An athletic afternoon at the Skye Highland Games, Portree

I’ve wanted to visit a Highland games for years. It was on my ‘must do’ list before I’d even written my UK bucket list. So perhaps it’s no surprise that I planned our trip to Skye to coincide with their Highland games.

Field events at Skye Highland Games
Field events at Skye Highland Games

What are Highland games?

Highland games take place throughout Scotland between May and October. Although each event is slightly different they usually encompass piping, dancing, field and track events. It’s thought the games originated as a way for clan chieftains to choose their best bodyguards and fighters. Seems logical, I wouldn’t mess with someone who could toss a tree trunk at me!

The Skye Highland Games are held at The Lump. This aptly named area is a wooded promontory with a natural amphitheatre overlooking Portree harbour. It’s a great location and, although busy, it was easy enough to find a space to watch. Those more organised than us bought along picnic blankets and camping chairs. Why didn’t I think of that?

Piping

Most of the piping competitions took place the day before the main games. A fortunate coincidence from my perspective as I’m not a huge fan of bagpipes. Despite this we somehow managed to position ourselves next to the remaining piping competition. Perhaps that’s why there was a space!

Band at the Skye Highland Games
Band at the Skye Highland Games

That said, I enjoyed the interludes when the Isle of Skye Pipe Band marched through the games field. I couldn’t fail to be moved by the spectacle of the band members dressed in traditional clothing, combined with the sound of massed pipes and drums, parading through the grounds.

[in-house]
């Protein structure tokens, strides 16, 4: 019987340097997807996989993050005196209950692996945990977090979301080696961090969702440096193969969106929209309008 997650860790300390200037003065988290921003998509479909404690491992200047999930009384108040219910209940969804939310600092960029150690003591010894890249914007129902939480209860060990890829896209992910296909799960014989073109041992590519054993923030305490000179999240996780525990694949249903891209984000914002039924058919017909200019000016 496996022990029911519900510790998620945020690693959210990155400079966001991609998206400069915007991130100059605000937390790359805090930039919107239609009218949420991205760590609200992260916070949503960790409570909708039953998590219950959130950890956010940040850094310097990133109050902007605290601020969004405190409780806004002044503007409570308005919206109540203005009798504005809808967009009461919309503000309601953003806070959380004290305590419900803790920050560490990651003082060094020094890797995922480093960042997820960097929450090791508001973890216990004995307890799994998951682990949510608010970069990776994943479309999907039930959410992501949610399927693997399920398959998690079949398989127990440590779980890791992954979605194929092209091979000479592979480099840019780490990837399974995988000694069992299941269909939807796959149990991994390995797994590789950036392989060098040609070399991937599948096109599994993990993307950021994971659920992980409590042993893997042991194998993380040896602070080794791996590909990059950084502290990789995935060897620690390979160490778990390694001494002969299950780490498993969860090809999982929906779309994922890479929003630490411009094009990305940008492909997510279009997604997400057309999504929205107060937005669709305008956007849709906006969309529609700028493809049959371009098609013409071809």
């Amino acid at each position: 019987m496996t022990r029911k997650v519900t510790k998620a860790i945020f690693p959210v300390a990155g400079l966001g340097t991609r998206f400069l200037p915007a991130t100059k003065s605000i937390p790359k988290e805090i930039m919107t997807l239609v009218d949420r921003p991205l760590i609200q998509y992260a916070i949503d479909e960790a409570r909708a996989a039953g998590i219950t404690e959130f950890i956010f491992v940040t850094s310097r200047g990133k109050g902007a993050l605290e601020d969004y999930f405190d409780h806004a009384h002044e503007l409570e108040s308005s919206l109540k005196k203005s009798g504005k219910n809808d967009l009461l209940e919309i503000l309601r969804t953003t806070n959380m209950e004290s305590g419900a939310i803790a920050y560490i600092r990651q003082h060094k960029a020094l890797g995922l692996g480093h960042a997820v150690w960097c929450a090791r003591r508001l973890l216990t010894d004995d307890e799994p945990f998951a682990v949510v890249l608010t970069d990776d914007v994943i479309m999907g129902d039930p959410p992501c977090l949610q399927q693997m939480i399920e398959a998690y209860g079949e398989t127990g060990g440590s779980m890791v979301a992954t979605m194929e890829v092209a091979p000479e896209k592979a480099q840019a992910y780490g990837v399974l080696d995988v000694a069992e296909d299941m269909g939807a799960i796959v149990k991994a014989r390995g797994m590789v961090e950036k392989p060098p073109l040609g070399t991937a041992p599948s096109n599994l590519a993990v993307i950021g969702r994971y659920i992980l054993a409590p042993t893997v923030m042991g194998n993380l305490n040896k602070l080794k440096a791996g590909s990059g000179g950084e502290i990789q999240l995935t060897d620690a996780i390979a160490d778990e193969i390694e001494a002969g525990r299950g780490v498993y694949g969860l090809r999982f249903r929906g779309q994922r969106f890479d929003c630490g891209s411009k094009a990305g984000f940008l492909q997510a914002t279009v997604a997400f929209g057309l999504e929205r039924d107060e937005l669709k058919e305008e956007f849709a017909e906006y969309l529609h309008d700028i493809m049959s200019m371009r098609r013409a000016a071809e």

Dance

The dance competitions took place on the opposite side of the arena. Children of all ages, and a few grown ups, danced the hornpipe, Irish jig and reel.

Dancers - and tug of war - at Skye Highland Games
Dancers – and tug of war – at Skye Highland Games

I have two left feet so feel unqualified to report on the dance competitions. Suffice to say there was lots of jumping up and down on the spot, pointed toes and outstretched arms. I can only apologise to the Highland dancers for this simplistic description of their celebrated dance.

Track events

The track events were a mix of running laps around the arena and a longer hill race.

Whilst some of the runners looked like they’d trained hard for the races there were a smattering of tourists too. I almost wished I’d brought my trainers. Instead I contented myself with working out who I’d have beaten. And who would have beaten me.

Men’s track event, Skye Highland Games
Men’s track event, Skye Highland Games

The main running event was the hill race. After leaving The Lump competitors ran down to the beach and up the hill opposite. Runners collected a token to prove they’d reached the marker flag before racing back to the arena. It’s just under three miles in total, assuming you take the direct route. The hill climb wouldn’t have bothered me; I’d be more worried about getting lost en route!

Field events

The quintessential Highland games events are the heavy ones. Hammers, tree trunks and stones are flung varying distances and heights. It’s rather ironic this display of manliness takes place in a kilt.

Indeed, Highland Garb is compulsory for these events. An understandable, albeit somewhat bizarre, requirement given that most of the open event competitors weren’t from Scotland!